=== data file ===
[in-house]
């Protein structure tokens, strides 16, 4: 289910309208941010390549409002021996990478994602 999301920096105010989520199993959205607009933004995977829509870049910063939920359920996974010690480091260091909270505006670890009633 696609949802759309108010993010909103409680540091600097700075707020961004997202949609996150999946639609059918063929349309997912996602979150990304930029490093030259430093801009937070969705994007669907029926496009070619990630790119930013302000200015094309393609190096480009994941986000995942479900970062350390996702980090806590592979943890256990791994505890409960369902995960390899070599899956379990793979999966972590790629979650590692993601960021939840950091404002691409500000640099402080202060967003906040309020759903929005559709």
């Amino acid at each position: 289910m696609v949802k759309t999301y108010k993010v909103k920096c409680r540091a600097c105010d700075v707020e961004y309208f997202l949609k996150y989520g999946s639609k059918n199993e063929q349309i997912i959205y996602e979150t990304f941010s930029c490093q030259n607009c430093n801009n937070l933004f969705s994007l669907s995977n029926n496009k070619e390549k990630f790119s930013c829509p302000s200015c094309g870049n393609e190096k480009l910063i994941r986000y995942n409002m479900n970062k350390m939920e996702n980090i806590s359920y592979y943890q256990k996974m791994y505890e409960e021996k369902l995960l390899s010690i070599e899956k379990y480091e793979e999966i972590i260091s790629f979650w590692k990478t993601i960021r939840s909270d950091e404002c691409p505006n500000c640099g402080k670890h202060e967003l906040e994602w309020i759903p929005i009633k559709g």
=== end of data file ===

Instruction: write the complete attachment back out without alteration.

[in-house]
């Protein structure tokens, strides 16, 4: 289910309208941010390549409002021996990478994602 999301920096105010989520199993959205607009933004995977829509870049910063939920359920996974010690480091260091909270505006670890009633 696609949802759309108010993010909103409680540091600097700075707020961004997202949609996150999946639609059918063929349309997912996602979150990304930029490093030259430093801009937070969705994007669907029926496009070619990630790119930013302000200015094309393609190096480009994941986000995942479900970062350390996702980090806590592979943890256990791994505890409960369902995960390899070599899956379990793979999966972590790629979650590692993601960021939840950091404002691409500000640099402080202060967003906040309020759903929005559709």
């Amino acid at each position: 289910m696609v949802k759309t999301y108010k993010v909103k920096c409680r540091a600097c105010d700075v707020e961004y309208f997202l949609k996150y989520g999946s639609k059918n199993e063929q349309i997912i959205y996602e979150t990304f941010s930029c490093q030259n607009c430093n801009n937070l933004f969705s994007l669907s995977n029926n496009k070619e390549k990630f790119s930013c829509p302000s200015c094309g870049n393609e190096k480009l910063i994941r986000y995942n409002m479900n970062k350390m939920e996702n980090i806590s359920y592979y943890q256990k996974m791994y505890e409960e021996k369902l995960l390899s010690i070599e899956k379990y480091e793979e999966i972590i260091s790629f979650w590692k990478t993601i960021r939840s909270d950091e404002c691409p505006n500000c640099g402080k670890h202060e967003l906040e994602w309020i759903p929005i009633k559709g």